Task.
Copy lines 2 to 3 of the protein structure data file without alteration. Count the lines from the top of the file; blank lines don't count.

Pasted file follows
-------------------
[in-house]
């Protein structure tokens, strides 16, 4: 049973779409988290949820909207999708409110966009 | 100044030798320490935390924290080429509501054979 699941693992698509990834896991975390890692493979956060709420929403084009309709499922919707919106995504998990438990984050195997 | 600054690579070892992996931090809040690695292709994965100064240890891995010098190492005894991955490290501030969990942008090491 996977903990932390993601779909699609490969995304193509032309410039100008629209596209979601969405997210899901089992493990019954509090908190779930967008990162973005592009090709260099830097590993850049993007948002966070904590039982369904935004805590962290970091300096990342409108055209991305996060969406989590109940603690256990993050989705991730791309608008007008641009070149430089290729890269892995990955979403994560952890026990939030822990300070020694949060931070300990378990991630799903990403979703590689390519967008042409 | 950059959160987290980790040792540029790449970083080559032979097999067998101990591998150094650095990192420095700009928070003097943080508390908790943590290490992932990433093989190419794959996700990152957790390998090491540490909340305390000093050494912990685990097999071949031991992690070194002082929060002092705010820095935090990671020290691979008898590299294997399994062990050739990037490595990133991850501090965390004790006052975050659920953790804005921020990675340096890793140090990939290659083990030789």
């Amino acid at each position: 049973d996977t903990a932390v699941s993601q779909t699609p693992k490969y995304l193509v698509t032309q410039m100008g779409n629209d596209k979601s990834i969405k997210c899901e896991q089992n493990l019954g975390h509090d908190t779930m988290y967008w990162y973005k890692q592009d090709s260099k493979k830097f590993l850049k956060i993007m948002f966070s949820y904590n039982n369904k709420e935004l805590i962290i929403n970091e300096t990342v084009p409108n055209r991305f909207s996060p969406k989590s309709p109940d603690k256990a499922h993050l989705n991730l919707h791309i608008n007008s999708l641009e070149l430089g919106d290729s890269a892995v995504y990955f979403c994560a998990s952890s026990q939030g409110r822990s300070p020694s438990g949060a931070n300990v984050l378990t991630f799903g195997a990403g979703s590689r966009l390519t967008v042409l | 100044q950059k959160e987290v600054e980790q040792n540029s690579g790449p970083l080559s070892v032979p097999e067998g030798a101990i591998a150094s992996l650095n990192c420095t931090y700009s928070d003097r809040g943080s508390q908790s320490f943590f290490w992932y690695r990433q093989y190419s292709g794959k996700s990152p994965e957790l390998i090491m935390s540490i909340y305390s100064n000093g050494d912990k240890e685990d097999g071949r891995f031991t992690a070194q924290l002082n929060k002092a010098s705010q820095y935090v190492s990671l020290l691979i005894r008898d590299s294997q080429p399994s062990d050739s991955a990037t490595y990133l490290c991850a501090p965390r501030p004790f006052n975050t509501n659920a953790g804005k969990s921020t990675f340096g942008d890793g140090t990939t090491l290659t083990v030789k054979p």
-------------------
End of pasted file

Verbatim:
């Protein structure tokens, strides 16, 4: 049973779409988290949820909207999708409110966009 | 100044030798320490935390924290080429509501054979 699941693992698509990834896991975390890692493979956060709420929403084009309709499922919707919106995504998990438990984050195997 | 600054690579070892992996931090809040690695292709994965100064240890891995010098190492005894991955490290501030969990942008090491 996977903990932390993601779909699609490969995304193509032309410039100008629209596209979601969405997210899901089992493990019954509090908190779930967008990162973005592009090709260099830097590993850049993007948002966070904590039982369904935004805590962290970091300096990342409108055209991305996060969406989590109940603690256990993050989705991730791309608008007008641009070149430089290729890269892995990955979403994560952890026990939030822990300070020694949060931070300990378990991630799903990403979703590689390519967008042409 | 950059959160987290980790040792540029790449970083080559032979097999067998101990591998150094650095990192420095700009928070003097943080508390908790943590290490992932990433093989190419794959996700990152957790390998090491540490909340305390000093050494912990685990097999071949031991992690070194002082929060002092705010820095935090990671020290691979008898590299294997399994062990050739990037490595990133991850501090965390004790006052975050659920953790804005921020990675340096890793140090990939290659083990030789």
């Amino acid at each position: 049973d996977t903990a932390v699941s993601q779909t699609p693992k490969y995304l193509v698509t032309q410039m100008g779409n629209d596209k979601s990834i969405k997210c899901e896991q089992n493990l019954g975390h509090d908190t779930m988290y967008w990162y973005k890692q592009d090709s260099k493979k830097f590993l850049k956060i993007m948002f966070s949820y904590n039982n369904k709420e935004l805590i962290i929403n970091e300096t990342v084009p409108n055209r991305f909207s996060p969406k989590s309709p109940d603690k256990a499922h993050l989705n991730l919707h791309i608008n007008s999708l641009e070149l430089g919106d290729s890269a892995v995504y990955f979403c994560a998990s952890s026990q939030g409110r822990s300070p020694s438990g949060a931070n300990v984050l378990t991630f799903g195997a990403g979703s590689r966009l390519t967008v042409l | 100044q950059k959160e987290v600054e980790q040792n540029s690579g790449p970083l080559s070892v032979p097999e067998g030798a101990i591998a150094s992996l650095n990192c420095t931090y700009s928070d003097r809040g943080s508390q908790s320490f943590f290490w992932y690695r990433q093989y190419s292709g794959k996700s990152p994965e957790l390998i090491m935390s540490i909340y305390s100064n000093g050494d912990k240890e685990d097999g071949r891995f031991t992690a070194q924290l002082n929060k002092a010098s705010q820095y935090v190492s990671l020290l691979i005894r008898d590299s294997q080429p399994s062990d050739s991955a990037t490595y990133l490290c991850a501090p965390r501030p004790f006052n975050t509501n659920a953790g804005k969990s921020t990675f340096g942008d890793g140090t990939t090491l290659t083990v030789k054979p």